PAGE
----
As I wrote in the first part, one factor underlying the success of the 2001 Egyptian Revolution was strong intraelite conflict.
The second factor that lead to an unexpectedly fast success of the protestors was the formation of a wide opposition alliance, which united in a single coordinated front very diverse forces including not only all the possible secular opposition groups (liberals, leftists, nationalists and so on), but also Islamists in general, and the Muslim Brothers in particular.
The situation that we observe now is exactly the opposite.
Firstly, the Egyptian Revolution made the Egyptian economic elite reconcile with the military, and in June 2013 they acted together in a well-coordinated front that allowed such a swift overthrow of President Morsi. No serious cracks in the new coalition of the Egyptian military and economic elites (that was formed in the first half of 2013) appear to be visible yet. The economic elites have understood that for them it turns out to be extremely counterproductive to continue any serious attempts to get hold of any economic assets controlled by the military, that it is much better for them to recognize the dominant position of the military in the ruling block, as well as the immunity and inviolability of the generals’ economic empire (among other things – through direct constitutional amendments). The economic elites have understood that any serious attempts on their part to get dominant positions in the ruling block may result in their losing incomparably more than gaining (emergent cracks in the ruling coalition are rather connected with the participation in this coalition of some leftist secularists – first of all, Hamdeen Sabahi and his Egyptian Popular Current [al-Tayyar al-Sha`biyy al-Misriyy]), whereas the continuation of the cooperation of this part of the ruling alliance with both military and [especially] economic elites can in no way be guaranteed – one would rather expect to see eventually the final split between the left-wing and right-wing secularists in Egypt).
Secondly, the Revolution with the subsequent Counterrevolution led to an extremely deep split in the January (2011) opposition “macroalliance”. What is very important is that this split took place along many lines. Within the overall macroalliance even the Islamist alliance was split, because the July 3 coup was supported by the second strong Islamist party – the party of Islamist fundamentalists/salafis Hizb al-Noor (as well as a number of prominent Islamic figures outside this party). Of course, the support of secularist-military regime by the Egyptian Salafi Islamists needs a special commentary (a special commentary is also naturally needed for the fact that in July 2013 the archconservative Islamist Saudi Arabian regime acted as a faithful ally of the anti-Islamist alliance that included an exceptionally wide range of forces – liberals, nationalists, leftists, ultraleftists – up to Trotskyists. The main point here appears to be connected with the fact that Saudi Arabia acts as the main financial sponsor of Hizb al-Noor. And as regards Saudi Arabia, the Muslim Brothers pose a real threat to the respective country’s regime. In 1937 in the USSR it was much less dangerous to proclaim oneself a Slavophil rather than a Trotskyist (in 1937 the latter [but in no way the former] would have led to an almost immediate execution) – whereas for non-Marxists the difference between Stalinists and Trotskyists could look entirely insignificant. Similarly, for the Saudis Trotskyists are a sort of unreal exotics, whereas the Muslim Brothers for them are almost the same as the Trotskyists were for Stalin – they are precisely those leftist Islamists who question effectively the very basics the regime legitimacy and may even take concrete steps to overthrow it. And against such a background one can easily understand the readiness of Saudi Arabia (and the UAE and Kuwait, which have similar problems) to ally with anybody (including anti-Islamist minded liberals and Communists, let alone Egyptian military and economic elites) in order to weaken in its own homeland the enemy that threatens the very survival of the Arabian monarchy (with the natural exception of the Qatar monarchy). On the other hand, for the Egyptian Salafis the removal of the Muslim Brothers from the legal political arena was somewhat advantageous (irrespective of any connections with the Saudi interests), as it allows to strengthen significantly their own positions, including the potential further widening of its presence in the Egyptian parliament – as the present-day main legal Islamist party of the country.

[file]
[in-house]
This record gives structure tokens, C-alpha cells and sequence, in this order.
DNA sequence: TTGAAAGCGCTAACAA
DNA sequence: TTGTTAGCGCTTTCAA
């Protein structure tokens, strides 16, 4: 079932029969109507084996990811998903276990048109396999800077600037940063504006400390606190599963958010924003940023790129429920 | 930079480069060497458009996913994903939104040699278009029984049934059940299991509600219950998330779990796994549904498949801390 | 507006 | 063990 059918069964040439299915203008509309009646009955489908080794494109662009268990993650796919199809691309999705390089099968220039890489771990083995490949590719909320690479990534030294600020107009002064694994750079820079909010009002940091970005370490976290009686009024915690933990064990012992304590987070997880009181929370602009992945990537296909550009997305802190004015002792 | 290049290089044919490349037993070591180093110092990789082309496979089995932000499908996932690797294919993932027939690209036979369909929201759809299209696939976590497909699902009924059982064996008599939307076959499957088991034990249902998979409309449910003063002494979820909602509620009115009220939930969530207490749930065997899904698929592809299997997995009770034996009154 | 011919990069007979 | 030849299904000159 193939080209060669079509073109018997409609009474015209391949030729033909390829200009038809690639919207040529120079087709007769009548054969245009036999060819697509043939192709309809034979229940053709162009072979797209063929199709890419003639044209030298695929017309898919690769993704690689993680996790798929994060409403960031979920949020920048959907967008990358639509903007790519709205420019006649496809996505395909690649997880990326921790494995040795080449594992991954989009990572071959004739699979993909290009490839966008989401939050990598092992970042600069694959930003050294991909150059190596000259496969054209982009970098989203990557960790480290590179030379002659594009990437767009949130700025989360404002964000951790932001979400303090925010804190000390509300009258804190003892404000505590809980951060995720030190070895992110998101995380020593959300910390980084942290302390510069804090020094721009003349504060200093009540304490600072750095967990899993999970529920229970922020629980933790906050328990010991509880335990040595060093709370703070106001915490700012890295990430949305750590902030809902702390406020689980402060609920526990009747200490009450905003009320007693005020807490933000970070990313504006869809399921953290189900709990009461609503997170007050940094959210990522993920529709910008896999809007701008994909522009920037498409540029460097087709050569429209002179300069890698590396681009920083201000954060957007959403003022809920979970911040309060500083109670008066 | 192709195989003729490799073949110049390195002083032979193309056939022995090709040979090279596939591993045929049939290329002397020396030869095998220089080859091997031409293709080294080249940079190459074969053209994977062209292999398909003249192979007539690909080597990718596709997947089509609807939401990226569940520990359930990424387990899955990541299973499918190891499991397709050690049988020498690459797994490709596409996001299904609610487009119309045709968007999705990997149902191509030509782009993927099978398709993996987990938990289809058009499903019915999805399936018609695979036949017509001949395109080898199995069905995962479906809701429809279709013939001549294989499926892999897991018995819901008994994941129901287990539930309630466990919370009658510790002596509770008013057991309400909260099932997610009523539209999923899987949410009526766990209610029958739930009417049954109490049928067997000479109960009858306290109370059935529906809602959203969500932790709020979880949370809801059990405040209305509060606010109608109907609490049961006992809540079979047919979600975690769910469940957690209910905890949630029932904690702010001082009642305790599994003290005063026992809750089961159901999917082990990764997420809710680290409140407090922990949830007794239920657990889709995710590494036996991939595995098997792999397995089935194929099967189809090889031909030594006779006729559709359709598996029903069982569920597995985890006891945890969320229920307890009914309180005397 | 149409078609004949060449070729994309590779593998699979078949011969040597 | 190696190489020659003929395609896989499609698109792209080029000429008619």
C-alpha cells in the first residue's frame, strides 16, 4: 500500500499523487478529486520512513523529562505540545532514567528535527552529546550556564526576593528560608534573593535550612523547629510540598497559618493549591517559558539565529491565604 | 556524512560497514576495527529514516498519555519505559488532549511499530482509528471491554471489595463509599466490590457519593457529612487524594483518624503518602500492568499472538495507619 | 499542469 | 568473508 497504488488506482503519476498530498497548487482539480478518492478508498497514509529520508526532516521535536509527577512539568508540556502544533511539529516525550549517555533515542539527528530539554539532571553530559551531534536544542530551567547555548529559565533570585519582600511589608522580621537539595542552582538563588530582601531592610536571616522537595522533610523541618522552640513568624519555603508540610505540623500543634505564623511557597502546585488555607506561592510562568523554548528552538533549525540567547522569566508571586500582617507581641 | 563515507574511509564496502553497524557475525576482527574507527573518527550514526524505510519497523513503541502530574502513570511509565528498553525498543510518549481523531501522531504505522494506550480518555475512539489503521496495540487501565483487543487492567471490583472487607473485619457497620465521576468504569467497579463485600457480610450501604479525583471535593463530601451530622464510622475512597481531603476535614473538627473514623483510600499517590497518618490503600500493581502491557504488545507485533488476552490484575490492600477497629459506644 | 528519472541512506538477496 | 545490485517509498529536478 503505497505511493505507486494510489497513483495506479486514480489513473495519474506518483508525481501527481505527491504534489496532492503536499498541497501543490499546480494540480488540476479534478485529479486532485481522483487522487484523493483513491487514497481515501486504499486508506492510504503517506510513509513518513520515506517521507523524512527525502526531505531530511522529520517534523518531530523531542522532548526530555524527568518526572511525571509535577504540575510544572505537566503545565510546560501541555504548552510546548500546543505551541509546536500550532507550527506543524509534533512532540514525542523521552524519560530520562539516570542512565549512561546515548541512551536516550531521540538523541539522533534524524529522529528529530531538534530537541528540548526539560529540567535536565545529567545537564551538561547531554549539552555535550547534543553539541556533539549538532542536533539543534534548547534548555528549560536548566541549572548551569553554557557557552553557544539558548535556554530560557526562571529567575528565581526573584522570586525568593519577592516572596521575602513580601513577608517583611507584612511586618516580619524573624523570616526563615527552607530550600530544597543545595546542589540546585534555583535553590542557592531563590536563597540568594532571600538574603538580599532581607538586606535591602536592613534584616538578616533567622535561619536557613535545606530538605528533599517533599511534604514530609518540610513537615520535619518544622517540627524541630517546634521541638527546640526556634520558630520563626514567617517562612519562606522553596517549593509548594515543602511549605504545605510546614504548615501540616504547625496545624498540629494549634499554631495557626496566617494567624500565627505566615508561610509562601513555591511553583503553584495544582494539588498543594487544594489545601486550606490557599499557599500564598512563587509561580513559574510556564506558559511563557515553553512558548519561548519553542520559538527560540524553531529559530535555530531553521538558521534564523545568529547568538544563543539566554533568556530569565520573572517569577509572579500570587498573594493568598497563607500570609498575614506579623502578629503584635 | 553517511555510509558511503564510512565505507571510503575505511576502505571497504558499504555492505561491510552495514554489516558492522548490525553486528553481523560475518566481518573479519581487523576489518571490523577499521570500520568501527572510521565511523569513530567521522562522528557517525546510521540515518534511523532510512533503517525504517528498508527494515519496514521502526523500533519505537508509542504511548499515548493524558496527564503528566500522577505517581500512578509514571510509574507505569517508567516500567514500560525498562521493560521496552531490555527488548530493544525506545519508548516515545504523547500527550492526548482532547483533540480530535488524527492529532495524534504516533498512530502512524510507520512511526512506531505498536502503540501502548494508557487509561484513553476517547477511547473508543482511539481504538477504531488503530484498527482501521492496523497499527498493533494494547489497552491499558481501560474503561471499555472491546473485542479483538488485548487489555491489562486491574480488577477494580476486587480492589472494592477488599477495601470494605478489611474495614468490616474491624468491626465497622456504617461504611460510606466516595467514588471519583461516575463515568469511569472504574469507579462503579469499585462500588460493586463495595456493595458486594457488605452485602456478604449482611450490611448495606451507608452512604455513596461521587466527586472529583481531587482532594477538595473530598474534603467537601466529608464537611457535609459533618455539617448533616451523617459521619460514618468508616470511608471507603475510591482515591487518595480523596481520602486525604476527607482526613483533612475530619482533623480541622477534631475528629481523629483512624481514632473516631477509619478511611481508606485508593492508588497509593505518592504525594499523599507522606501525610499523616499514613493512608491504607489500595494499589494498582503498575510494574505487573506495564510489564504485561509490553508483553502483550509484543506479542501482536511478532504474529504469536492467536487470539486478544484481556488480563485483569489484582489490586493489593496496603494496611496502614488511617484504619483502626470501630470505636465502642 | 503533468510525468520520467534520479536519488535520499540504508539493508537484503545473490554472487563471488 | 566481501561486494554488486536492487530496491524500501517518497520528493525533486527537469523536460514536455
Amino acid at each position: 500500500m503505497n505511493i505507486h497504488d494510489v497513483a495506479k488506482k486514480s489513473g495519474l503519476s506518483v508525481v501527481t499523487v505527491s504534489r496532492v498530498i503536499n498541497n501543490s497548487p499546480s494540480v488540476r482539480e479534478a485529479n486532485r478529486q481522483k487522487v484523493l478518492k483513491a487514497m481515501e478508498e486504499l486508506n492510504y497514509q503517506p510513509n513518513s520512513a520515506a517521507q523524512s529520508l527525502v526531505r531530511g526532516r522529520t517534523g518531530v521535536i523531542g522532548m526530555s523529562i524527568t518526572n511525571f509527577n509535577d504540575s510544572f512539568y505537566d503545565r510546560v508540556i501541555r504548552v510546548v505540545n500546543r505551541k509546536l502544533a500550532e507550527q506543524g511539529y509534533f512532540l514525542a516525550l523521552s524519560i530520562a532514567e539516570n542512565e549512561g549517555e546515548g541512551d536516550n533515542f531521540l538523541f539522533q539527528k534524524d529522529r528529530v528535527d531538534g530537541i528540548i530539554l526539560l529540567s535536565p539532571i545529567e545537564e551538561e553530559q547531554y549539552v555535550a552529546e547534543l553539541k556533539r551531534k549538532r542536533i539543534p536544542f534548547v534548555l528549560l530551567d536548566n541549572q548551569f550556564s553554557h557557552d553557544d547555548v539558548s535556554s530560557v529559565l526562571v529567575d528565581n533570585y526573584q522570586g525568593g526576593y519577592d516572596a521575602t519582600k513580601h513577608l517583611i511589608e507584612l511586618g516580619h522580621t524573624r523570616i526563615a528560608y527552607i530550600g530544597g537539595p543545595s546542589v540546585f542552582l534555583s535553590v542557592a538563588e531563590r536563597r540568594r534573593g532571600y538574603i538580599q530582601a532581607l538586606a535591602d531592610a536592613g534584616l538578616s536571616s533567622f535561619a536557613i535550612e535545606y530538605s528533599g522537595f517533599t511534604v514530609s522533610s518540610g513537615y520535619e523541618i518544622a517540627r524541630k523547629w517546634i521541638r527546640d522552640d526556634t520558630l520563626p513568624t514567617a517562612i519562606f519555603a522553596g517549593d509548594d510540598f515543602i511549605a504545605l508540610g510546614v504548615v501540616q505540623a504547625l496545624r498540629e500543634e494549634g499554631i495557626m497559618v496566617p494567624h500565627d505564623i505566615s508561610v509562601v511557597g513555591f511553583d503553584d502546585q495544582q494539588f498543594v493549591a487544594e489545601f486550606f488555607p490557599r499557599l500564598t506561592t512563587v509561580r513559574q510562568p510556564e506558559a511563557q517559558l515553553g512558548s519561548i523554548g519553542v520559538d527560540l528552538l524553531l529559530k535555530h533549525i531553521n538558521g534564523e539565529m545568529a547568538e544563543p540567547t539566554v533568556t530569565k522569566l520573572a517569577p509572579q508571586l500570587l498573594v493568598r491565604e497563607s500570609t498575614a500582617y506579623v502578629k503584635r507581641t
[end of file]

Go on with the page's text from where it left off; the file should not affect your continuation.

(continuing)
The secular leftist-liberal alliance has been also split, as the majority of its members were so frightened by one year of the rule of Muslim Brothers, that continue to support the present regime. However, the forces that continue to oppose the regime remain deeply split – as the anti-regime leftist liberal-revolutionary youth still refuses any idea of a new alliance with the Muslim Brothers; suffice to say that one of its main slogans Yasqut, yasqut illi khan, in kana `askar aw ikhwan is translated as follows: “Down, down with all those who betrayed – be they military, or Muslim Brothers!”
International Laboratory of Political Demography and Macrosociological Dynamics
Russian Presidential Academy of National Economy and Public Administration